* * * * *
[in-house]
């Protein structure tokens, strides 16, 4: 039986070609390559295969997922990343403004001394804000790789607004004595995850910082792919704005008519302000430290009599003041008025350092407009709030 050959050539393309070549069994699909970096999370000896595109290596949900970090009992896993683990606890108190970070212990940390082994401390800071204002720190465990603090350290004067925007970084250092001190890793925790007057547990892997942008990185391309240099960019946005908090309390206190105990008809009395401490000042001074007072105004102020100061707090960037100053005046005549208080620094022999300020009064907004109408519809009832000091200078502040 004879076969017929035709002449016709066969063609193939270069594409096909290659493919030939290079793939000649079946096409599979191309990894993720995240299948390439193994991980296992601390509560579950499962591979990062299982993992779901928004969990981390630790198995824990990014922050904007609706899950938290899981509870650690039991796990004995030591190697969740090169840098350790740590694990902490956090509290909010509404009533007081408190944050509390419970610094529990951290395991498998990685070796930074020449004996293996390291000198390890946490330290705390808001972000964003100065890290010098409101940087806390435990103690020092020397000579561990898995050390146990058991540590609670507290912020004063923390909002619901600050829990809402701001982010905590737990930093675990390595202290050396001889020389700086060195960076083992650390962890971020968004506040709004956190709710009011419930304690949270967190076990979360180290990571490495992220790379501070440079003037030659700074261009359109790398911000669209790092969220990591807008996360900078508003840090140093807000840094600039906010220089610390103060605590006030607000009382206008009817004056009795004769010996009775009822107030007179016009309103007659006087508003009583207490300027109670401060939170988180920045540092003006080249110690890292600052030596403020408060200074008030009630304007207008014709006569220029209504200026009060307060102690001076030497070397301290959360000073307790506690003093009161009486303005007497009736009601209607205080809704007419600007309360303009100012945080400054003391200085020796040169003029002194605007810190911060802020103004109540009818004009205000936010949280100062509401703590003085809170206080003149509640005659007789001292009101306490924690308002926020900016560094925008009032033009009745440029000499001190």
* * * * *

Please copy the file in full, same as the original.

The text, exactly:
[in-house]
């Protein structure tokens, strides 16, 4: 039986070609390559295969997922990343403004001394804000790789607004004595995850910082792919704005008519302000430290009599003041008025350092407009709030 050959050539393309070549069994699909970096999370000896595109290596949900970090009992896993683990606890108190970070212990940390082994401390800071204002720190465990603090350290004067925007970084250092001190890793925790007057547990892997942008990185391309240099960019946005908090309390206190105990008809009395401490000042001074007072105004102020100061707090960037100053005046005549208080620094022999300020009064907004109408519809009832000091200078502040 004879076969017929035709002449016709066969063609193939270069594409096909290659493919030939290079793939000649079946096409599979191309990894993720995240299948390439193994991980296992601390509560579950499962591979990062299982993992779901928004969990981390630790198995824990990014922050904007609706899950938290899981509870650690039991796990004995030591190697969740090169840098350790740590694990902490956090509290909010509404009533007081408190944050509390419970610094529990951290395991498998990685070796930074020449004996293996390291000198390890946490330290705390808001972000964003100065890290010098409101940087806390435990103690020092020397000579561990898995050390146990058991540590609670507290912020004063923390909002619901600050829990809402701001982010905590737990930093675990390595202290050396001889020389700086060195960076083992650390962890971020968004506040709004956190709710009011419930304690949270967190076990979360180290990571490495992220790379501070440079003037030659700074261009359109790398911000669209790092969220990591807008996360900078508003840090140093807000840094600039906010220089610390103060605590006030607000009382206008009817004056009795004769010996009775009822107030007179016009309103007659006087508003009583207490300027109670401060939170988180920045540092003006080249110690890292600052030596403020408060200074008030009630304007207008014709006569220029209504200026009060307060102690001076030497070397301290959360000073307790506690003093009161009486303005007497009736009601209607205080809704007419600007309360303009100012945080400054003391200085020796040169003029002194605007810190911060802020103004109540009818004009205000936010949280100062509401703590003085809170206080003149509640005659007789001292009101306490924690308002926020900016560094925008009032033009009745440029000499001190």